A few years ago, Josh Jones was your typical Kennedy High School student – a guy who loved hanging out with friends, running cross-country, playing video games and trying to meet girls.
Today, he is past the midway point in a rigorous academic and spiritual formation program at Mount Angel Seminary that will culminate in his ordination as a Catholic priest of the Archdiocese of Portland in Oregon.
Jones, who moved to Mount Angel when he was 10, said his call to the priesthood came after his college graduation in 2005. With a major in computer science and a minor in math, he wasn’t sure what career path to take, so he opted for graduate school and was accepted into a doctoral program in computer science at the University of Idaho. But his life unexpectedly changed before he even began grad school.
“The call first came right after I graduated from the University of Portland,” Jones recalled. “I had been active in my faith for a number of years already but had never felt terribly interested in seminary … It was the summer after graduation when something started moving. There was a series of events in my life that really started awakening me to something greater than living for myself and trying to make money. I felt this strange yearning to discover what that is.
“I went on a retreat in New York that summer with a Franciscan group, and tried to figure what this (feeling) was about.”
During his first semester in graduate school Jones did “a lot of prayer and reflection” about his life. He began to realize the times he felt most alive were when he was at the local parish or praying with a group of people in the chapel. His computer science studies began to feel more and more like a secondary pursuit.
An email “out of the blue” from one of the Franciscan priests he knew prompted Jones to ponder how he probably wouldn’t receive a sign from God telling him which path to take and to consider that there is the element of free will in his choice. After prayer and reflection, he decided he wanted to move into an active “discernment process” to see if he was being called to the priesthood.
During his first semester of graduate school, Jones contacted the vocations director in the Portland Archdiocese and began a formal discernment. When the time came to take the next step of entering seminary, he was assigned to attend Mount Angel Seminary. Depending on age or background, some men from the Portland diocese are sent to other seminaries, but Jones said most go to Mount Angel.
Normally, a college graduate entering the seminary would have a seven-year program to complete before ordination. Two years of “pre-theology,” emphasizing philosophy courses, precede two years of theology study, followed by a year of pastoral work in a parish or other ministry setting, and then two more years of theology. Since he had taken several philosophy and theology courses in college, one year of required pre-theology courses was waived for Jones, making his program six years long.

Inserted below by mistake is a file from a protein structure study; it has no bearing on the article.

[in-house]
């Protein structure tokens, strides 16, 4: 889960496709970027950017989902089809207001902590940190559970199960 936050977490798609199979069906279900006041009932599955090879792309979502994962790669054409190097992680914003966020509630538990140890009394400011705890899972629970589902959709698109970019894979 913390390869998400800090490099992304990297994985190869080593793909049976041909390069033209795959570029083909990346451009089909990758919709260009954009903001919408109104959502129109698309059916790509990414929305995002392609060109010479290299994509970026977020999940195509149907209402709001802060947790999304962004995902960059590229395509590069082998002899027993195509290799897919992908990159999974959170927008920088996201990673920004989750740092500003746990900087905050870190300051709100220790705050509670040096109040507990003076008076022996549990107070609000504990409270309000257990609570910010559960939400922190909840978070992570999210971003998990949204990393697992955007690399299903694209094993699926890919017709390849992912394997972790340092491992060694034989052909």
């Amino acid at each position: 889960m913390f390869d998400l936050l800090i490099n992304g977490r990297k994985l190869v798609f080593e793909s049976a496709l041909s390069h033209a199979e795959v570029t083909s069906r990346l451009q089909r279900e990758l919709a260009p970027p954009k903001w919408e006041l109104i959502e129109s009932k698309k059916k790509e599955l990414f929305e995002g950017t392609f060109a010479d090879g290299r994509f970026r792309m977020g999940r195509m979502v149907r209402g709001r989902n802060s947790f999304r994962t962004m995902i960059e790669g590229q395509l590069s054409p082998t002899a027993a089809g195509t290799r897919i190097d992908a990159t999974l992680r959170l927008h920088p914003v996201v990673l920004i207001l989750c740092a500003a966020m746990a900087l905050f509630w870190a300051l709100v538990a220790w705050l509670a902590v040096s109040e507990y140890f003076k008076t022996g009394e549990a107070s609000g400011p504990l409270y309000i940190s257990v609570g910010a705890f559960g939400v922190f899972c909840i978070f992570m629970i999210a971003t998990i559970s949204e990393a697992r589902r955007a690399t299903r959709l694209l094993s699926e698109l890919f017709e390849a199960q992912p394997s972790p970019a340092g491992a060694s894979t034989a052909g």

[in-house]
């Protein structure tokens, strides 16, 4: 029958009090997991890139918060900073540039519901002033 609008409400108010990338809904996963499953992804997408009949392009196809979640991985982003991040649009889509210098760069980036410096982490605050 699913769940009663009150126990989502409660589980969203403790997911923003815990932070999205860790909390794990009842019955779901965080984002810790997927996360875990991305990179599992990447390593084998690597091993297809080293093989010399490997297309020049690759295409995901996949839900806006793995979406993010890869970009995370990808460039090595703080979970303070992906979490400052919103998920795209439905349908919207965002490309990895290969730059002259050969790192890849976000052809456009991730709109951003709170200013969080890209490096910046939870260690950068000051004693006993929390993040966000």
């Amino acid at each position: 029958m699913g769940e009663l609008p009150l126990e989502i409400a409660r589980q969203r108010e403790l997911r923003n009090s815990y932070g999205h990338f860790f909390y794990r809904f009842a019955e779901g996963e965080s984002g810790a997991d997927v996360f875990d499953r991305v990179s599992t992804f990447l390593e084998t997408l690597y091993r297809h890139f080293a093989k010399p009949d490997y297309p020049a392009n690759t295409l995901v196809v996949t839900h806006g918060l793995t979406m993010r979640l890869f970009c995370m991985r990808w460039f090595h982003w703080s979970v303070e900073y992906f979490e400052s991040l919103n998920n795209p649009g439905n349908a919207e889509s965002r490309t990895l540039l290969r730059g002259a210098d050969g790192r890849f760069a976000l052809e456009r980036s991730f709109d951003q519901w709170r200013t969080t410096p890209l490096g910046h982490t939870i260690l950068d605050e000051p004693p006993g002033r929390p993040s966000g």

Jones is now in Theology 2, having completed one year of pre-theology and one year of theology, as well as the pastoral year, which he did earlier than normal. After this school year, he will have two more remaining. At 26, he is one of the younger theology students at the seminary; most of his peers are in their 30s.
Jones has a heavy course load this year. He is taking required courses on the Torah, History of the Reformation, Christology, Introduction to Preaching, the Rite of Christian Initiation for Adults, and Moral Theology. In addition, he is engaged in a regular ministry assignment at the Macdonald Center in Portland, where he visits with residents who suffer from chronic mental illness or other serious problems.
“They say Theology 2 is the hardest year and I have to agree. It is challenging.”
While the seminary’s academic program is daunting, Jones said it is only one component of the “Four Pillars of Formation” that “form” future priest-pastors. The other three pillars are spiritual, pastoral and human.
Spiritual development comes through common and individual prayer, daily Mass and private devotions. The “pastoral pillar” involves developing people skills and gaining experience working in ministry settings, while the “human pillar” refers to becoming a healthy, mature adult man.
Out of the 120 resident seminarians studying at Mount Angel, Jones is currently the only one from the local area. He said he goes home to visit his parents, David and Marlys, in town every week or two.
“There’s a lot of people here that travel a really long way (to be here). I don’t feel awkward until I look at them. We have guys from the Pacific (region) and Africa and they have a 24-hour plane ride to get home, while I can walk home in a few minutes. When I look at them it is a totally different experience.”
Free time is rare for Jones, but he said he enjoys occasionally going out to dinner or a movie with some of his fellow seminarians.
Asked whether he is looking forward to completing the formation program and being ordained, Jones said, “We’re always looking toward the end, we’re always looking toward ordination, but at the same time there’s a lot of growth and a lot of learning to be done along the way. I’m appreciating the time I still have to get ready.”